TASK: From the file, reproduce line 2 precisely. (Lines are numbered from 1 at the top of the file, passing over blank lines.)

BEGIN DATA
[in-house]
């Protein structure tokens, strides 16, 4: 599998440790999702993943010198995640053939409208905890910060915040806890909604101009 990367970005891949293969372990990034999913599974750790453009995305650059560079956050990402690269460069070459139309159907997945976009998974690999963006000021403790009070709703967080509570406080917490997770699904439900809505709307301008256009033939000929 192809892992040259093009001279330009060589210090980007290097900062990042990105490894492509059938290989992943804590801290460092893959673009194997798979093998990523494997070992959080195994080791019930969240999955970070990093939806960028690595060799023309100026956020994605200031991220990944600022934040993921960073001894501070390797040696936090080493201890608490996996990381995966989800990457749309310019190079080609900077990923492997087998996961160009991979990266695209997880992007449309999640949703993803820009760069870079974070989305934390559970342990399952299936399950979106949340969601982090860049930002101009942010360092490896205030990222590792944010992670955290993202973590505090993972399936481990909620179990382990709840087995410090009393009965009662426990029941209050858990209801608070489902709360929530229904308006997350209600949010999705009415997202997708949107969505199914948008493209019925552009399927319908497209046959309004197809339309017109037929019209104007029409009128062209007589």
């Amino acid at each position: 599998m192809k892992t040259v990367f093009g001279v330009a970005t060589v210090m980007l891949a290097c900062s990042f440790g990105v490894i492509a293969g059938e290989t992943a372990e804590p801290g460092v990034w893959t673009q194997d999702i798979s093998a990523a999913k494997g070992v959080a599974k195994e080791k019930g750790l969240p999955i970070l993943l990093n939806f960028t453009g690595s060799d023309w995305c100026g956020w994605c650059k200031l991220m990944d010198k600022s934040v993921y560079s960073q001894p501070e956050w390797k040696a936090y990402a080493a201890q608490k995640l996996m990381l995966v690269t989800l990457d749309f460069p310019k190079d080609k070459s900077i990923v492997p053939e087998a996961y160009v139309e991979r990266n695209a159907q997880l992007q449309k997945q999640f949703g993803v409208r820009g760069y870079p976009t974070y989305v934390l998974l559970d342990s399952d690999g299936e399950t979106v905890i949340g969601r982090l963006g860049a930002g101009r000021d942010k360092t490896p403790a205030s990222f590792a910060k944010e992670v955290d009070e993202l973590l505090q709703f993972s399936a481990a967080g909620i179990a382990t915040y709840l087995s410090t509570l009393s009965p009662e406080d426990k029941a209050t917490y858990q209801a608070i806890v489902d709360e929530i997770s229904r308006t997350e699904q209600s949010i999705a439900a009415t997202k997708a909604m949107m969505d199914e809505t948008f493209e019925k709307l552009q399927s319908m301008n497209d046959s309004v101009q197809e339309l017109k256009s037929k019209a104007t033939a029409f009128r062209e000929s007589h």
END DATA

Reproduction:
């Protein structure tokens, strides 16, 4: 599998440790999702993943010198995640053939409208905890910060915040806890909604101009 990367970005891949293969372990990034999913599974750790453009995305650059560079956050990402690269460069070459139309159907997945976009998974690999963006000021403790009070709703967080509570406080917490997770699904439900809505709307301008256009033939000929 192809892992040259093009001279330009060589210090980007290097900062990042990105490894492509059938290989992943804590801290460092893959673009194997798979093998990523494997070992959080195994080791019930969240999955970070990093939806960028690595060799023309100026956020994605200031991220990944600022934040993921960073001894501070390797040696936090080493201890608490996996990381995966989800990457749309310019190079080609900077990923492997087998996961160009991979990266695209997880992007449309999640949703993803820009760069870079974070989305934390559970342990399952299936399950979106949340969601982090860049930002101009942010360092490896205030990222590792944010992670955290993202973590505090993972399936481990909620179990382990709840087995410090009393009965009662426990029941209050858990209801608070489902709360929530229904308006997350209600949010999705009415997202997708949107969505199914948008493209019925552009399927319908497209046959309004197809339309017109037929019209104007029409009128062209007589």